Archive for the ‘Dairies’ Category

Mixing your drinks

January 29, 2013
Silver wine cooler, from a set of four, by Aaron Lestourgeon, London, 1776. Accepted by HM Government in lieu of inheritance tax and allocated to the National Trust for display at Knole, 2012. ©National Trust Collections

Silver wine cooler, from a set of four, by Aaron Lestourgeon, London, 1776. Accepted by HM Government in lieu of inheritance tax and allocated to the National Trust for display at Knole, 2012. ©National Trust Collections

Wine and milk don’t really mix. Nevertheless, the design of these silver wine coolers, from a set of four at Knole, was inspired by the appearance of milk pails. They were made by Aaron Lestourgeon in 1776, at a time when there was an increasing taste for idealised country life.

The Dairy at Uppark, West Sussex, c. 1800 or 1810. ©National Trust Images/Nadia Mackenzie

The Dairy at Uppark, West Sussex, c. 1800 or 1810. ©National Trust Images/Nadia Mackenzie

As Meredith Martin has described in here recent book Dairy Queens, this period saw the building of model farms and pleasure dairies, such as the Hameau de la Reine at Versailles and the Bergerie Royale at Rambouillet, where aristocratic ladies could channel their inner milkmaid.

with gilt liners by Paul Storr, 1813.

One of a set of four silver wine coolers by Aaron Lestourgeon, London, 1776, with a gilt liner by Paul Storr, 1813. Accepted by HM Government in lieu of inheritance tax and allocated to the National Trust for display at Knole, 2012. ©National Trust Collections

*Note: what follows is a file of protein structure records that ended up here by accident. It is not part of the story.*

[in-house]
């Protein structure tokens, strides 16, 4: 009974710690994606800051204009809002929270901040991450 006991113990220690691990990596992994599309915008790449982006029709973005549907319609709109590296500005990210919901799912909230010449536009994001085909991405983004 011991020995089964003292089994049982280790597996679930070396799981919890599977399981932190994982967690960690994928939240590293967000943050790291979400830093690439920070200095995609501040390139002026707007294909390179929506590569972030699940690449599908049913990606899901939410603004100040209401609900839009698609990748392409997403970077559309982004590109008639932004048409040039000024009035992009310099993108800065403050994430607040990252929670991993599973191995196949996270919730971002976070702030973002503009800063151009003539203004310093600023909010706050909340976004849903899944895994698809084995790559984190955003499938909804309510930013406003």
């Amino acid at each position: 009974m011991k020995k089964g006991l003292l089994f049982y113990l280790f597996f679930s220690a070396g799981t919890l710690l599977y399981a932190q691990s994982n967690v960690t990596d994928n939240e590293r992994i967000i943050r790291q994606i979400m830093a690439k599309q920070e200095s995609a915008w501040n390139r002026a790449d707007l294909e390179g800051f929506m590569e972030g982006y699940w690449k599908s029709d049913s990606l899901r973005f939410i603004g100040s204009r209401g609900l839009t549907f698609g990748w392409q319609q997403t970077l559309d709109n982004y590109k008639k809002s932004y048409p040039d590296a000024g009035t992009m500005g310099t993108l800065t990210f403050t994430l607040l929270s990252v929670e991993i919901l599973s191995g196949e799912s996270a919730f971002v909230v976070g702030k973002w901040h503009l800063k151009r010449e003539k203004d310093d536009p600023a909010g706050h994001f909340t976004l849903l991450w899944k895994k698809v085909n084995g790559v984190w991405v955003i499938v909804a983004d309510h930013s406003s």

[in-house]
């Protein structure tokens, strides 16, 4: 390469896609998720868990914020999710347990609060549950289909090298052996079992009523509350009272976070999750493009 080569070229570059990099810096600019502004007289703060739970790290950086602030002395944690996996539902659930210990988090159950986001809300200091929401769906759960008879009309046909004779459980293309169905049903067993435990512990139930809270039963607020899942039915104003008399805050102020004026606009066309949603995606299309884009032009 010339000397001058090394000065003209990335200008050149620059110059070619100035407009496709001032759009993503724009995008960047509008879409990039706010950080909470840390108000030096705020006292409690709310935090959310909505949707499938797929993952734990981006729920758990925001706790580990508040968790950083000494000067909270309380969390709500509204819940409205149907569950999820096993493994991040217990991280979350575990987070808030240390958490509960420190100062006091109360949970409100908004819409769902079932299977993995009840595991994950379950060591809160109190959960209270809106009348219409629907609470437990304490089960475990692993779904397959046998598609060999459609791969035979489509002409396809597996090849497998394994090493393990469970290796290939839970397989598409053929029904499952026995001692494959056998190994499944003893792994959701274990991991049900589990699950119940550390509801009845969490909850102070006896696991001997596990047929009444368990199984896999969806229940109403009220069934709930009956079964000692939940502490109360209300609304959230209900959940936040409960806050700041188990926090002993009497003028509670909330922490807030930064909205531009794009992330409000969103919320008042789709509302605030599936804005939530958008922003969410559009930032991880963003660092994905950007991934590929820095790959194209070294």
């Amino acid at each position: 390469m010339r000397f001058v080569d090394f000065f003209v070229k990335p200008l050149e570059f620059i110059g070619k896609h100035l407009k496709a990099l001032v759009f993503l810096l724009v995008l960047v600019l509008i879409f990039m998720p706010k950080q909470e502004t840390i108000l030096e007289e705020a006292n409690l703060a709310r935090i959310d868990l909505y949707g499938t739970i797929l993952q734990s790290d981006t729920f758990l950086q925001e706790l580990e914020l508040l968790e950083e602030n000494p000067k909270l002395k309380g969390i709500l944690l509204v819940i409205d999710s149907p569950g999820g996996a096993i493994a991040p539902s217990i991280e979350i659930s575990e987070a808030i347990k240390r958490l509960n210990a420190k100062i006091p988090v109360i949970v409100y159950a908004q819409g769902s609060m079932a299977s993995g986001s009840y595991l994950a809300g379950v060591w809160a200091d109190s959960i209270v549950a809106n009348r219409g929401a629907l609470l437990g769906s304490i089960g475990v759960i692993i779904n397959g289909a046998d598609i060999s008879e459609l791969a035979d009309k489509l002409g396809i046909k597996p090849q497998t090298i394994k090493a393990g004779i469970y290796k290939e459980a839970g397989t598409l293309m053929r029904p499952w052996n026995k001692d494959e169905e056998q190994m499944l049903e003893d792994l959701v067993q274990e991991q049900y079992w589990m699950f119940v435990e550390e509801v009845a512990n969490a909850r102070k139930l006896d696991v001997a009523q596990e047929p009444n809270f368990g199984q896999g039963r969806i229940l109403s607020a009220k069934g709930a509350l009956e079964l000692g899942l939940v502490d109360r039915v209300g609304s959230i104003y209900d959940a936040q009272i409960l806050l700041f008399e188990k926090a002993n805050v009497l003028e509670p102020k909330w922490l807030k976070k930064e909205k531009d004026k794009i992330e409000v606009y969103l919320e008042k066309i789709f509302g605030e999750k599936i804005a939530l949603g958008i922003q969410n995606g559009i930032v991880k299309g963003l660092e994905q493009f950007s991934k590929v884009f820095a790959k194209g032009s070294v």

There was a serious philosophical and moral undertone to this, as both milk and country life in general were praised as healthy, wholesome and socially regenerative.

The Dairy at Berrington Hall, Shropshire, by Henry Holland, 1780s. ©National Trust Images/Nadia Mackenzie

The Dairy at Berrington Hall, Shropshire, by Henry Holland, 1780s. ©National Trust Images/Nadia Mackenzie

Perhaps it is an indication of the pervasiveness of that trend that even a relatively hedonistic object like a wine cooler was given ‘dairy’ styling.

The Dairy at Ham House, Surrey, c. 1800. ©National Trust Images/Andreas von Einsiedel.

The Dairy at Ham House, Surrey, c. 1800. ©National Trust Images/Andreas von Einsiedel.

This set of wine coolers, together with another set of four, was recently accepted by the Government in lieu of inheritance tax and allocated to the National Trust for display at Knole.

Dairy Queens

February 18, 2011

Interior of the Dairy at Ham House. ©NTPL/Andreas von Einsiedel

When Janet Blyberg and I recently visited Ham House, we had a peek at the small Dairy there, with its charming benches with painted cast iron supports in the shape of cow’s legs.

Victorian implements for making ice cream in the Dairy. ©NTPL/Andreas von Einsiedel

Janet mentioned a recently published book by Meredith Martin called Dairy Queens: The Politics of Pastoral Architecture from Catherine de’ Medici to Marie-Antoinette (Harvard University Press, 2011).

In analysing the pleasure dairies of early modern France, Martin contends that they were not frivolous playthings, as traditionally thought, but that they were in fact statements of feminine identity and purpose. A more detailed review of the book can be found here on Enfilade. I haven’t read the book yet, but I intend to order it, so you may read more about it here in a little while.


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